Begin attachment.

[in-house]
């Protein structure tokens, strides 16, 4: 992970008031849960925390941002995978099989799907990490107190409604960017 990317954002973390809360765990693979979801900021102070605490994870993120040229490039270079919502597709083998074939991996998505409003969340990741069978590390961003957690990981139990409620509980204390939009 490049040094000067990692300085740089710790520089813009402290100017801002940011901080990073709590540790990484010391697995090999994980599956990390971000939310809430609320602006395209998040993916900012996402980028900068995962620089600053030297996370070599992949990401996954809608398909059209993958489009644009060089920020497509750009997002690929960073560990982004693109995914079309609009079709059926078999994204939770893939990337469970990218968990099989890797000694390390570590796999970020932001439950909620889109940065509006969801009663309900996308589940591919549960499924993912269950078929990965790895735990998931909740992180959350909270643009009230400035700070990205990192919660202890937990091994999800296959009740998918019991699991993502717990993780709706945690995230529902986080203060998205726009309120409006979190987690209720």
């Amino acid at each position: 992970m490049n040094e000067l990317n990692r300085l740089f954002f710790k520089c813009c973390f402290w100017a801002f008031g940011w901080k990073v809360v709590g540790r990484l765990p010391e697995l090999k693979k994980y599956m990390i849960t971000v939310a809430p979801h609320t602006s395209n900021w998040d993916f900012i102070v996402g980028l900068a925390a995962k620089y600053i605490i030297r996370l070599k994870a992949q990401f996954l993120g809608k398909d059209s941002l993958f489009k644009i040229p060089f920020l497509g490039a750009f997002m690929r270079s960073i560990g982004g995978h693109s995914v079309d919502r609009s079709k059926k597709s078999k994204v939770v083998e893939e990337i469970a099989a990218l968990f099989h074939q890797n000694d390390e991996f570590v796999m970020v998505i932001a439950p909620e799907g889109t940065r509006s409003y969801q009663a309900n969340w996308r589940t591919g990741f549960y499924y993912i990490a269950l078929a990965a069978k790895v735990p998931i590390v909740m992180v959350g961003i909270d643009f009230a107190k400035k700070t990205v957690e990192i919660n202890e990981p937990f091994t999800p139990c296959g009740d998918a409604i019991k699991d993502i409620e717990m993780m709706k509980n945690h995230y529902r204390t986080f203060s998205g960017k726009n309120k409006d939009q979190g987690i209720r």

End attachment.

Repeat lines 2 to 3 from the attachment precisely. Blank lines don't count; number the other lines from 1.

């Protein structure tokens, strides 16, 4: 992970008031849960925390941002995978099989799907990490107190409604960017 990317954002973390809360765990693979979801900021102070605490994870993120040229490039270079919502597709083998074939991996998505409003969340990741069978590390961003957690990981139990409620509980204390939009 490049040094000067990692300085740089710790520089813009402290100017801002940011901080990073709590540790990484010391697995090999994980599956990390971000939310809430609320602006395209998040993916900012996402980028900068995962620089600053030297996370070599992949990401996954809608398909059209993958489009644009060089920020497509750009997002690929960073560990982004693109995914079309609009079709059926078999994204939770893939990337469970990218968990099989890797000694390390570590796999970020932001439950909620889109940065509006969801009663309900996308589940591919549960499924993912269950078929990965790895735990998931909740992180959350909270643009009230400035700070990205990192919660202890937990091994999800296959009740998918019991699991993502717990993780709706945690995230529902986080203060998205726009309120409006979190987690209720």
């Amino acid at each position: 992970m490049n040094e000067l990317n990692r300085l740089f954002f710790k520089c813009c973390f402290w100017a801002f008031g940011w901080k990073v809360v709590g540790r990484l765990p010391e697995l090999k693979k994980y599956m990390i849960t971000v939310a809430p979801h609320t602006s395209n900021w998040d993916f900012i102070v996402g980028l900068a925390a995962k620089y600053i605490i030297r996370l070599k994870a992949q990401f996954l993120g809608k398909d059209s941002l993958f489009k644009i040229p060089f920020l497509g490039a750009f997002m690929r270079s960073i560990g982004g995978h693109s995914v079309d919502r609009s079709k059926k597709s078999k994204v939770v083998e893939e990337i469970a099989a990218l968990f099989h074939q890797n000694d390390e991996f570590v796999m970020v998505i932001a439950p909620e799907g889109t940065r509006s409003y969801q009663a309900n969340w996308r589940t591919g990741f549960y499924y993912i990490a269950l078929a990965a069978k790895v735990p998931i590390v909740m992180v959350g961003i909270d643009f009230a107190k400035k700070t990205v957690e990192i919660n202890e990981p937990f091994t999800p139990c296959g009740d998918a409604i019991k699991d993502i409620e717990m993780m709706k509980n945690h995230y529902r204390t986080f203060s998205g960017k726009n309120k409006d939009q979190g987690i209720r």